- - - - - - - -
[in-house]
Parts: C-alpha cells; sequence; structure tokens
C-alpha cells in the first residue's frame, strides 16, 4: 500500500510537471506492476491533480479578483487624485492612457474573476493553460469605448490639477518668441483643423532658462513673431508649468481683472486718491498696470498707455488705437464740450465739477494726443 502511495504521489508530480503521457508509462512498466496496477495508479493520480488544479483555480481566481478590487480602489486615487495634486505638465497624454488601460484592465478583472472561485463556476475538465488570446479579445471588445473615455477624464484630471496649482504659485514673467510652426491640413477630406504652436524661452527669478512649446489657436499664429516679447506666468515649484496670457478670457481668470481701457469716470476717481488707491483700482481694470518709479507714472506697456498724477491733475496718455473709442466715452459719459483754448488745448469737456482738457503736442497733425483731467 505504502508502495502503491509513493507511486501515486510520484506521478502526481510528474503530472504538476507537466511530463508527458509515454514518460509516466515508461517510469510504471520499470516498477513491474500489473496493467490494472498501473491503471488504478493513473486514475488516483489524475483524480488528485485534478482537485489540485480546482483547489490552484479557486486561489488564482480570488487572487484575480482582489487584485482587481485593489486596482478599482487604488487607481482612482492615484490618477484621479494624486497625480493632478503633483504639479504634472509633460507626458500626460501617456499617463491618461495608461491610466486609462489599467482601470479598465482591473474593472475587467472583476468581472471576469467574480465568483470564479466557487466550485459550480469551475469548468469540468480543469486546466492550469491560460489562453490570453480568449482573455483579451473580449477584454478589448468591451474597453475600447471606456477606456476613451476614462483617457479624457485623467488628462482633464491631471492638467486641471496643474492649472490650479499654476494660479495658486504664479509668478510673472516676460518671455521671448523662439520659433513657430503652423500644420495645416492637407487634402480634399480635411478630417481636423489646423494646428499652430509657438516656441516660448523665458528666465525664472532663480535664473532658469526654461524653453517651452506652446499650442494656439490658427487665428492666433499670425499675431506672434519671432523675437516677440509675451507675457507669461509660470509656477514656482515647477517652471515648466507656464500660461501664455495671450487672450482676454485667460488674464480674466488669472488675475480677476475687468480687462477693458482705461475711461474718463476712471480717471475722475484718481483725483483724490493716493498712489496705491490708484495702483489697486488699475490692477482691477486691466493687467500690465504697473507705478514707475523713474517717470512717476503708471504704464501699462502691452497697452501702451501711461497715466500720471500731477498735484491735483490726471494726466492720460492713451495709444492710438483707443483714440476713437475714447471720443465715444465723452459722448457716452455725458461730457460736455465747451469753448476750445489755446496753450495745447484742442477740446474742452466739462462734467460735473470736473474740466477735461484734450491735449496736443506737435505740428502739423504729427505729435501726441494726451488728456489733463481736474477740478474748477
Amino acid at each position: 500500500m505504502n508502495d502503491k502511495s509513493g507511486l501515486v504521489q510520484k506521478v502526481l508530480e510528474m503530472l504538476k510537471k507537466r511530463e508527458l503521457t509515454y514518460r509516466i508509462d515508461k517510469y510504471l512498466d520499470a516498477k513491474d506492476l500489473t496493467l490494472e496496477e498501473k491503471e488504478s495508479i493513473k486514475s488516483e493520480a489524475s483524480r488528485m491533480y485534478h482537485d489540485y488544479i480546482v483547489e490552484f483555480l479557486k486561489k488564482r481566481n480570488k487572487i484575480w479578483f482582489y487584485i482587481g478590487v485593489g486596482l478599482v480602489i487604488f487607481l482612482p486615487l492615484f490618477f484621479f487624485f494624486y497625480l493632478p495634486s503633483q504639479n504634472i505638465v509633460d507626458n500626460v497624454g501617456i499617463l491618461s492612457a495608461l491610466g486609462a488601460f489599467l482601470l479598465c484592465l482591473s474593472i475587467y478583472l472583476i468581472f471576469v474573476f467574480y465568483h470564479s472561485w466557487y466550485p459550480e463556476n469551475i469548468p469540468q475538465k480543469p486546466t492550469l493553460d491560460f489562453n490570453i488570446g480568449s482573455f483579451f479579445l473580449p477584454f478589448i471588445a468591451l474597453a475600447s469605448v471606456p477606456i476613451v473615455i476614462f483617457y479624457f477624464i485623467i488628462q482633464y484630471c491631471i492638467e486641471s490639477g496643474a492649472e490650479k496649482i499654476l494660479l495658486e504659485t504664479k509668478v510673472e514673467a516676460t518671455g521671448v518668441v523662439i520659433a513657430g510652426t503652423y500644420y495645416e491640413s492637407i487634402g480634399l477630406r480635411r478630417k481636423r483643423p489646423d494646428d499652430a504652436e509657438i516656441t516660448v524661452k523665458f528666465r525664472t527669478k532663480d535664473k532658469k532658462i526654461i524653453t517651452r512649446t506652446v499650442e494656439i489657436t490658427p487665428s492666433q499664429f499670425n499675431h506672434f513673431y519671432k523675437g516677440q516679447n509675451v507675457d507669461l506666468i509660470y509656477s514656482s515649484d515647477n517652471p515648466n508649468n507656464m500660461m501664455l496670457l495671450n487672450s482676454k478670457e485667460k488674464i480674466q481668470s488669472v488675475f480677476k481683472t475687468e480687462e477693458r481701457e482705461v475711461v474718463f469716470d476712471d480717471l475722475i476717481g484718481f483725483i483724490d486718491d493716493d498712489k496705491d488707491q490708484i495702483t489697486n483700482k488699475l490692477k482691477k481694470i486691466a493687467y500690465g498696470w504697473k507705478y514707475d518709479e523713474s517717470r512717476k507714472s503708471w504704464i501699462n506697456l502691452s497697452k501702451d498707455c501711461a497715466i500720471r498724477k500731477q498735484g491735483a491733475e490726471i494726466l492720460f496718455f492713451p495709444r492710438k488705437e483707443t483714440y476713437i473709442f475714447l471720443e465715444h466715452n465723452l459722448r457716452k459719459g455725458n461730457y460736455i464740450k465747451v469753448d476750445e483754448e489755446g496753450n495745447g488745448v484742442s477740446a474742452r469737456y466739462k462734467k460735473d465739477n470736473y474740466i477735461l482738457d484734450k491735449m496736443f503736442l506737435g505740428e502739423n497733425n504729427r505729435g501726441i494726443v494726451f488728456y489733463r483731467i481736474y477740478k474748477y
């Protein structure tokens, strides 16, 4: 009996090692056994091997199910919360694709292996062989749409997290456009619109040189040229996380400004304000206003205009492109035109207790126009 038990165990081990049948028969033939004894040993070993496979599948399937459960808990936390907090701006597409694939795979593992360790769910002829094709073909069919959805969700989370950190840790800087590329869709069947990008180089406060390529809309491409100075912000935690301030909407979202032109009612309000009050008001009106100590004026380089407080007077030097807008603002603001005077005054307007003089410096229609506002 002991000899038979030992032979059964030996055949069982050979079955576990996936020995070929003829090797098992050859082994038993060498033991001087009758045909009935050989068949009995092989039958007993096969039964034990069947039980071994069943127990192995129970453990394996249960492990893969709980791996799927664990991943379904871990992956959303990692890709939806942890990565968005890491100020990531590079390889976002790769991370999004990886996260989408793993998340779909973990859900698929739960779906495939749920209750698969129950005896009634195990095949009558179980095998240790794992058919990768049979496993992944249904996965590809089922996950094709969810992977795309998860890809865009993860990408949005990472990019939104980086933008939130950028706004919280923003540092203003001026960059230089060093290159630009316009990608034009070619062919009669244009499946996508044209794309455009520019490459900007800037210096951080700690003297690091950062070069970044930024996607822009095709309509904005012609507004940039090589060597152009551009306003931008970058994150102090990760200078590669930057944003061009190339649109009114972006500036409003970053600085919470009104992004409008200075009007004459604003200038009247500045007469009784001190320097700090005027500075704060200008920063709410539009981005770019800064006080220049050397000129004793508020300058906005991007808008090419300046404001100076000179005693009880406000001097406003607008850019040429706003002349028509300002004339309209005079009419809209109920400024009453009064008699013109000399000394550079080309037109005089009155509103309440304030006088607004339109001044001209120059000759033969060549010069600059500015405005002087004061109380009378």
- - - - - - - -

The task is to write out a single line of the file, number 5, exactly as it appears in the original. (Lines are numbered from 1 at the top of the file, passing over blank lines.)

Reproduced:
């Protein structure tokens, strides 16, 4: 009996090692056994091997199910919360694709292996062989749409997290456009619109040189040229996380400004304000206003205009492109035109207790126009 038990165990081990049948028969033939004894040993070993496979599948399937459960808990936390907090701006597409694939795979593992360790769910002829094709073909069919959805969700989370950190840790800087590329869709069947990008180089406060390529809309491409100075912000935690301030909407979202032109009612309000009050008001009106100590004026380089407080007077030097807008603002603001005077005054307007003089410096229609506002 002991000899038979030992032979059964030996055949069982050979079955576990996936020995070929003829090797098992050859082994038993060498033991001087009758045909009935050989068949009995092989039958007993096969039964034990069947039980071994069943127990192995129970453990394996249960492990893969709980791996799927664990991943379904871990992956959303990692890709939806942890990565968005890491100020990531590079390889976002790769991370999004990886996260989408793993998340779909973990859900698929739960779906495939749920209750698969129950005896009634195990095949009558179980095998240790794992058919990768049979496993992944249904996965590809089922996950094709969810992977795309998860890809865009993860990408949005990472990019939104980086933008939130950028706004919280923003540092203003001026960059230089060093290159630009316009990608034009070619062919009669244009499946996508044209794309455009520019490459900007800037210096951080700690003297690091950062070069970044930024996607822009095709309509904005012609507004940039090589060597152009551009306003931008970058994150102090990760200078590669930057944003061009190339649109009114972006500036409003970053600085919470009104992004409008200075009007004459604003200038009247500045007469009784001190320097700090005027500075704060200008920063709410539009981005770019800064006080220049050397000129004793508020300058906005991007808008090419300046404001100076000179005693009880406000001097406003607008850019040429706003002349028509300002004339309209005079009419809209109920400024009453009064008699013109000399000394550079080309037109005089009155509103309440304030006088607004339109001044001209120059000759033969060549010069600059500015405005002087004061109380009378």